22, 23, 24 July

Track: Nürburgring
No. of Laps: 60 Length: 5.148 km
Distance: 308.863 km km
Lap Record: 1:29.468 M. Schumacher (2004)
2011 Winner:

The German Grand Prix (Großer Preis von Deutschland) is an annual automobile race, which was first included in the Formula One World Championship calendar only in 1951 as Germany was banned from taking part in international events after World War II. It was designated the European Grand Prix four times between 1954 and 1974, when this title was an honorary designation given each year to one grand prix race in Europe. It has been organized by AvD (Automobile Club of Germany) since 1926. The well-known ADAC hosts many other races, one of which has been the second F1 race in Germany at the Nürburgring, held there since 1995.


In 1907, Germany staged the first of the Kaiserpreis races at the Taunus Circuit. Entries were limited to touring cars with engines of less than eight litres. Italy’s Felice Nazzaro won the race in a Fiat. Like the Prinz-Heinrich-Fahrt, which was held from 1908 to 1911, it was a precursor to the German Grand Prix.

The first national event in German Grand Prix motor racing was held at the AVUS (Automobil Verkehrs und Übungs-Straße) race circuit in southwestern Berlin in 1926 as a sports car race. The first race at AVUS, in heavy rain, was won by Germany’s native son, Rudolf Caracciola in a Mercedes-Benz. The event was marred by Adolf Rosenberger’s crash into one of the marshals’ huts, killing three people. The German Grand Prix became an official event in 1929, but would not return to AVUS again until 1959, and then only once.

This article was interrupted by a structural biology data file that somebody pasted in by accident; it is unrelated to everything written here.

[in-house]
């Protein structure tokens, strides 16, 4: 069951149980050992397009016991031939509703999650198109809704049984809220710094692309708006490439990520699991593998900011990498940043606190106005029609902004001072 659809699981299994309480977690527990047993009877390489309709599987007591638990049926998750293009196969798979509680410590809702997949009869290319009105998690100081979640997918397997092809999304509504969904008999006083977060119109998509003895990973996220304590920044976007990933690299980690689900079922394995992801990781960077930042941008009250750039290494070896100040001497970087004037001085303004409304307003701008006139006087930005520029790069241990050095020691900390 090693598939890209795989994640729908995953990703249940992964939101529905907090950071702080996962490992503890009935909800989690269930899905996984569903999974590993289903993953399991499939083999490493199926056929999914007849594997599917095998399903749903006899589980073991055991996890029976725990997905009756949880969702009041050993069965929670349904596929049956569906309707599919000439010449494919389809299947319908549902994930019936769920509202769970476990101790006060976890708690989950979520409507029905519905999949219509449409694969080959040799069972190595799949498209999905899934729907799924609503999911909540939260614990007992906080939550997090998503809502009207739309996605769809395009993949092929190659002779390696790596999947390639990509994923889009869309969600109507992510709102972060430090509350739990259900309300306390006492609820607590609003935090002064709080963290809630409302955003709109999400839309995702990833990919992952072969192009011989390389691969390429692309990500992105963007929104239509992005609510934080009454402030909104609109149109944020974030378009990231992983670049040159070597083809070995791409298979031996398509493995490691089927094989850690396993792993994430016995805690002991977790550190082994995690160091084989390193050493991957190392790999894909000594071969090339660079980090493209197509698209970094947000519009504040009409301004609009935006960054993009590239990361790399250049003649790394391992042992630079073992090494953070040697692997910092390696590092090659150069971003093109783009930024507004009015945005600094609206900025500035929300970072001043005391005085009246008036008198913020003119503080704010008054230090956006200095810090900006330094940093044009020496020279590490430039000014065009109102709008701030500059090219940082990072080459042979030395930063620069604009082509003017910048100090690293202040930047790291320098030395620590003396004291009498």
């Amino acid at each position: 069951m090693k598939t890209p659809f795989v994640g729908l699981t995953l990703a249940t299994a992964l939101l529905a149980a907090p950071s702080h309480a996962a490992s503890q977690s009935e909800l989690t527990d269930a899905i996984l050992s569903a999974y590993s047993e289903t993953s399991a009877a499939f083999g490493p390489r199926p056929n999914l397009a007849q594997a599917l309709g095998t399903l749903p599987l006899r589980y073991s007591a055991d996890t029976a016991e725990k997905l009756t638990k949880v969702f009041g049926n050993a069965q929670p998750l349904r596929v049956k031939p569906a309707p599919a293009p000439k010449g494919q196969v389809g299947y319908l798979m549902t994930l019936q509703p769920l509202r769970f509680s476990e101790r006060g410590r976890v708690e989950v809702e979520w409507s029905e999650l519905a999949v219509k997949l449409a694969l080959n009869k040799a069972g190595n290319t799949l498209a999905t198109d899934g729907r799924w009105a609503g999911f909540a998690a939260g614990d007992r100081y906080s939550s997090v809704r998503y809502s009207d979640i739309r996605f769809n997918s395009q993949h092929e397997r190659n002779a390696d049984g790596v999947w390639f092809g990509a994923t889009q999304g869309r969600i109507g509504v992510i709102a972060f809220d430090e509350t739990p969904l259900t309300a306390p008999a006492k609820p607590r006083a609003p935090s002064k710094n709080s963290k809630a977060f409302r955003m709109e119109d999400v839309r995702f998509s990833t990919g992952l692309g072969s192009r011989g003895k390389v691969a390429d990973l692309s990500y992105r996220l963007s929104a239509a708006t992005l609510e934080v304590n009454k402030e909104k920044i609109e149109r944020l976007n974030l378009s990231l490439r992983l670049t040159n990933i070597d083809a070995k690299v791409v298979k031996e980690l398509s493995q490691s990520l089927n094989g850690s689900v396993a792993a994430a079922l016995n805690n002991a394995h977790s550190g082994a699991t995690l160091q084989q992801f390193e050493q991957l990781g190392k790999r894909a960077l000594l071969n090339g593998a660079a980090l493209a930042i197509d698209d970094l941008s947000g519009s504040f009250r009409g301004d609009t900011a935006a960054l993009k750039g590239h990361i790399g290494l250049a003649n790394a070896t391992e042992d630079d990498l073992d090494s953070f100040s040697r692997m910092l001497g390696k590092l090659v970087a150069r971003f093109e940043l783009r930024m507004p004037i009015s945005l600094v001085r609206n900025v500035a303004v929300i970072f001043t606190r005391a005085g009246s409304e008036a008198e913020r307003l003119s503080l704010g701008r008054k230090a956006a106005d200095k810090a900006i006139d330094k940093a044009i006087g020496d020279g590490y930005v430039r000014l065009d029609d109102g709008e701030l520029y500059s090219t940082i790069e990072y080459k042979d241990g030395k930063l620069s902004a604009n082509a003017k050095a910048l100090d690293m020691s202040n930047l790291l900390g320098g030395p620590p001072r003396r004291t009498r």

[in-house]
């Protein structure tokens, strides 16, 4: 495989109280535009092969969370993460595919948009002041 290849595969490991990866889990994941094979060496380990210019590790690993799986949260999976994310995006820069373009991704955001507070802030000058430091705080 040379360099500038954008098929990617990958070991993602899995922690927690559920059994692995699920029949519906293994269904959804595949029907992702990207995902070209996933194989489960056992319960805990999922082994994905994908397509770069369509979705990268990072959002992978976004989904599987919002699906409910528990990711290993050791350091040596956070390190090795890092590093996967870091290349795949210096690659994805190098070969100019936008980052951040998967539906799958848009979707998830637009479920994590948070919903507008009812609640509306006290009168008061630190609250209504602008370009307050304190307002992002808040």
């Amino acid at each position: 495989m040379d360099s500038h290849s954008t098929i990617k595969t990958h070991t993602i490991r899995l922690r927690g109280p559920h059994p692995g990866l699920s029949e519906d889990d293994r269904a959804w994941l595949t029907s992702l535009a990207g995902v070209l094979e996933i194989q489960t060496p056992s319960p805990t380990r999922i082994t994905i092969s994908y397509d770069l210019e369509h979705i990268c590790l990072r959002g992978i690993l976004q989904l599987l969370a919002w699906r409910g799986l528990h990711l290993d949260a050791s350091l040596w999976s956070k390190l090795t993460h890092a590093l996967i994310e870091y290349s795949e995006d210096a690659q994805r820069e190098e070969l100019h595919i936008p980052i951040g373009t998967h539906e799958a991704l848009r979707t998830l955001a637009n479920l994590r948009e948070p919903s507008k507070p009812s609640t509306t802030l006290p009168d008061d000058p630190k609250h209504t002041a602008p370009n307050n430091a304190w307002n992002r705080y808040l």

The Grand Prix moved to the new, 28 km (17.4 mi)-long course at Nürburgring, which was inaugurated on June 18, 1927, with the annual race, the ADAC Eifelrennen. It stayed mainly on the 22.8 km (14.2 mi) Nordschleife (North Loop) course until the 1970s, when the rival Hockenheimring would take over owing to safety concerns.

The 1930 and 1933 German Grands Prix were both cancelled because of the country’s economic problems.

Starting in 1934, there were often several races each year with the so called “Silver Arrows” Grand Prix cars in Germany, e.g. the Eifelrennen, the AVUS race, and several hillclimbs. Yet it was only the Grand Prix at the Nürburgring that was the national Grande Epreuve, which counted toward the European Championship from 1935 to 1939.

After Bernd Rosemeyer and Hans Stuck scored one victory each, Rudolf Caracciola took the German GP in 1937 and again in 1939, a feat no other German driver accomplished between 1937 and 1995, when Michael Schumacher won.[clarification needed] During this time, foreigners scored two upset wins: Italian Tazio Nuvolari in 1935 and the British Dick Seaman in 1938.

At that time, a new track had been built near Dresden, called the Deutschlandring, which was intended to host the 1940 German Grand Prix. However, because of the outbreak of World War II, the race was never run.

After WWII, Germany and German drivers were banned from international contests until 1951, so the inaugural F1 Season in 1950 did not include the German GP. The first Formula One German GP went back to the Nürburgring.